Types of speakers

One of the things I want to touch on here is, you’ve mentioned keynotes before. Do you primarily focus on keynote speakers or breakout speakers or seminars, or what are the different types of speakers that you guys typically do business with, or even in the market in general that you see opportunities for?

Shawn Hanks: I think there is a market for each of those. I would say the bureaus, we definitely do book more keynotes than anything else. And that’s because I think on some level, that’s how conferences are built, right? They’re built for a 60 minute slot here, a 60 minute slot here.

We do see more and more organizations asking, can they be our keynote headliner, especially for associations or corporate groups that are opening a multi-day conference, but then can they deliver a breakout later in the afternoon and unpack and really dig in more, a more roll up your sleeves and “what about this? how does this work?” type of approach.

So keynote definitely is still the mainstay, and that’s what we are most of the time asked to provide. But more and more groups are asking for both, right? They want someone to keynote and then break out.

We rarely have an organization say they want to book a breakout speaker. And I think that’s a function of cost, right? We’re often maybe in a space where fees are higher for those types of groups, or speaker fees are higher for those keynotes.

So breakout, I do think groups may look for more local or smaller fee type of speakers, maybe newer speakers to the market to fill that content. And then the keynotes are more of the headliner or name or content speakers.

Grant Baldwin: Gotcha. That makes sense. Let’s talk about this then we’ll wrap up here. So you work with speakers and then you also work with clients. Since you work with literally thousands of clients each year, what are things that you do to make the client’s life easier?

Because I think a lot of speakers who may be listening to this are “I would love to work with the bureau. It may not happen, or it may not be on the radar for a while. So I’m both the speaker, “the talent”, but I’m also running the business and trying to provide a good customer service experience for our clients.”

And I know for us, and one of the things that we’ve learned over the years, is that the easier you are to work with, the better their experience. And so I always jokingly tell my assistant, if you kill it on your side of the customer service and you provide an amazing experience, then even if I’m a mediocre speaker, they have a good experience. They write recommendation letters, and they’ll mention her by name because she was so good to work with.

So give me some feedback there for speakers that are: when we’re working with clients, how do we have those types of experiences that make it a win for the client that we’re working with?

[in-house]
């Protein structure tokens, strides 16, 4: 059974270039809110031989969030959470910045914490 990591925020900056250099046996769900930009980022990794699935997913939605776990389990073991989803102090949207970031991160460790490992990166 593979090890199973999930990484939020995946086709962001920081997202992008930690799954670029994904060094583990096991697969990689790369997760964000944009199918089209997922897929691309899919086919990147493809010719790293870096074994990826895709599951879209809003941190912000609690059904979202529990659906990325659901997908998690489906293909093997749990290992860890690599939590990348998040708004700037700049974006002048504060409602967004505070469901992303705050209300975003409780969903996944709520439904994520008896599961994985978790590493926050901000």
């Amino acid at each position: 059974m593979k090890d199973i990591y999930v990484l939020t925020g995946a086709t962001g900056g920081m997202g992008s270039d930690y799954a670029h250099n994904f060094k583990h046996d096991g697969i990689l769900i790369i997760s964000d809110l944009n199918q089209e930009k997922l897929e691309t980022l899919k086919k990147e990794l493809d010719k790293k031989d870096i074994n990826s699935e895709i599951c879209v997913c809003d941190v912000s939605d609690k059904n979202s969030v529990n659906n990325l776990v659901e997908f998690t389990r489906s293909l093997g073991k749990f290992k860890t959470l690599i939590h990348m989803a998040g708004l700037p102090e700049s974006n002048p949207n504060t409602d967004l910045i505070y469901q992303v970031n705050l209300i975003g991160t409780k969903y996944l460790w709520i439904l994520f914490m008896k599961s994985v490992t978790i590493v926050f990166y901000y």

Shawn Hanks: Sure. I’d tell you from the speaker point of view, I tell speakers this all the time, and there are a lot of people who will laugh when they hear this because I say it too much, but an amazing killer keynote is the starting line. That’s not the finish line, right? If you get paid to speak, you better be great at it, and you better get on stage and deliver an amazing keynote.

And while yes, we ask for recommendations and people are gracious and they give them and say, Grant did an amazing job, he delivered an amazing keynote, that didn’t impress anyone because they expected that. But the thing that you can really impress with is that very thing, like you mentioned. Your assistant blows people away.

We aim for that. We have a very robust backend system. It’s all web-based people. Our clients, event partners, and speakers, they sign e-contracts and there’s no paper being shuffled around our entire advance process. People can log in on their phone sitting in bed at night.

They can go in and fill out all the event information, the whole questionnaire on their phone. It’s all web-based. We can log into it, the organization can, and the speaker can. Those are really simple things.

We do a lot of gifting throughout the process, cool little things to say, hey, thanks. We really take the approach, and it would benefit any speaker listening if you take the approach that the event planner is really the hero in this conversation.

They’re ultimately putting their neck on the line for you as a speaker, and they’re doing that most often through us as a speaker’s bureau. We want them to get the win, right? We want a standing ovation.

Them to be able to sit on the front row next to the CEO and bask in a little bit of glory for putting all of this together. So when you take that approach, yeah, they want a great keynote, but man, that’s the starting point. That’s not the end all.

Grant Baldwin: Yeah, for sure. I always jokingly say, yes, if they’re hiring you as a keynote, you’re a key part of the conference, but remember, you are one very small part of a lot of moving pieces and a lot of details that they need to keep.